The building and grounds of the Aliʻiolani College was offered to the board of education “for the establishment of vocational schools … rent free for four months or until the legislature provides ways and means for maintaining the schools.”
“The offer of Aliʻiolani has been made by the owner, Mrs. Nellie E. Foster, who has also offered to contribute generously towards a fund to meet running expenses.” (Hawaiian Gazette, May 24, 1912)
A Department of Education Biennial Report for 1912 notes Blackman as principal of the Honolulu School For Boys, it was divided into three departments: Preparatory, Grammar School and High School. “The Honolulu School for Boys, at Kaimukī, (was) an independent boarding and training school, originally the Aliʻiolani College.” (Thrum)
“The campus comprises eighteen acres and is situated in the salubrious Ocean View district of Honolulu. Extensive views of mountain range and ocean are obtained, while continual trade breezes temper the air and render residence at the school pleasant and healthful.”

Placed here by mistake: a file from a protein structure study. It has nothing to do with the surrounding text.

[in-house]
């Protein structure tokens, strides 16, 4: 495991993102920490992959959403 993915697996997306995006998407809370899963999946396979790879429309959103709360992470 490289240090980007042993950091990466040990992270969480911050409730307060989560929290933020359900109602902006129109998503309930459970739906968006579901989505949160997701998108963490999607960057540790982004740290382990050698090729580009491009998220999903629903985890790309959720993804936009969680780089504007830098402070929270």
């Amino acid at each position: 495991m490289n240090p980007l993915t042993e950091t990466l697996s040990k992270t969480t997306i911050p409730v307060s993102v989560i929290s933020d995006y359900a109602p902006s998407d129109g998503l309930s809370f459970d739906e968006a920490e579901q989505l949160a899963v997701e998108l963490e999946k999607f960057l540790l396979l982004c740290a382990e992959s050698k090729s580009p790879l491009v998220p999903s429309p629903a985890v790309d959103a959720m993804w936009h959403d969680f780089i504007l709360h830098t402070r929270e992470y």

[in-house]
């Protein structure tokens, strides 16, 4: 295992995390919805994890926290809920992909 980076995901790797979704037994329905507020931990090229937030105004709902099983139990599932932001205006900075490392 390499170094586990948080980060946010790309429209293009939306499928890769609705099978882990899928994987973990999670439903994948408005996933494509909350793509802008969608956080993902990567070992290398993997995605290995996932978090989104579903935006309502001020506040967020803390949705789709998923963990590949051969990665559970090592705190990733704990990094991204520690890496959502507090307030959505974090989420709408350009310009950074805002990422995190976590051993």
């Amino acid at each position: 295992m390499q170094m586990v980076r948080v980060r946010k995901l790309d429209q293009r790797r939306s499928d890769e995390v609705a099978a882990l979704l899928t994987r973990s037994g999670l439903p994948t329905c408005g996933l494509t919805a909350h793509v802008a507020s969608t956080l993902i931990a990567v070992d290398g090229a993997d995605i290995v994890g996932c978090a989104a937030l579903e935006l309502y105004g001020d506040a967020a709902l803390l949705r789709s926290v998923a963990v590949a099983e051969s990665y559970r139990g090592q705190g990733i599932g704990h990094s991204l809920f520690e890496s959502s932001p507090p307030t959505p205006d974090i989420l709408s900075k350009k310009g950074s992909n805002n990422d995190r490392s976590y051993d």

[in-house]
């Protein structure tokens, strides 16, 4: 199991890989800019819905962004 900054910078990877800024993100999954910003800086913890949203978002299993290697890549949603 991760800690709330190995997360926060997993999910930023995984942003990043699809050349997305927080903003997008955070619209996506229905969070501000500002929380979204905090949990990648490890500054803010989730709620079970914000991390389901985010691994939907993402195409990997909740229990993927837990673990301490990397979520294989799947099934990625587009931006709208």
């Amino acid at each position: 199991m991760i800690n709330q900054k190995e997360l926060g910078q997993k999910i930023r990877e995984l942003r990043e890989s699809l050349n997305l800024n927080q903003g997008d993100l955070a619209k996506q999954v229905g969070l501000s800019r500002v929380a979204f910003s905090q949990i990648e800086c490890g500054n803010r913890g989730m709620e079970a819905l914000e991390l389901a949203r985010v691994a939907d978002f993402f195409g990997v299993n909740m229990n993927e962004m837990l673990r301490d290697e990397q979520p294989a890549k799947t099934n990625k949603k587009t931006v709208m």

“The main building consists of a two-story edifice with two one-story wings. The ground floor is devoted chiefly to class rooms and dormitories. Of the wings, one furnishes a dining hall; the other, the matron’s residence, is chiefly devoted to the use of the smaller boys. All dormitories are upstairs, are well ventilated and lighted and open upon spacious lanais.”
“The increasing enrollments of the school necessitated an additional building to be erected in the summer of 1912, known as the Grammar School. This new structure is of two stories—the upper one being devoted to dormitory accommodations and the lower one to class rooms.” (DOE, 1912)
The school later moved into lower Kaimukī, and, again, changed its name – and the old campus was converted to a hotel.
“For some time the place (former Aliʻiolani campus in Pālolo) remained vacant but recently was run as a boarding house until take over by King, who has renovated the building and started a modern hotel. It has been renovated, remodeled and improved and will be known as Aliʻiolani Hotel.” (Honolulu Star-bulletin, September 19, 1916)
Honolulu School for Boys changed its name to Honolulu Military Academy. (Thrum, 1917) “It was controlled by a board of 10 trustees of which the president (Blackman) was a member and presiding officer ex officio.”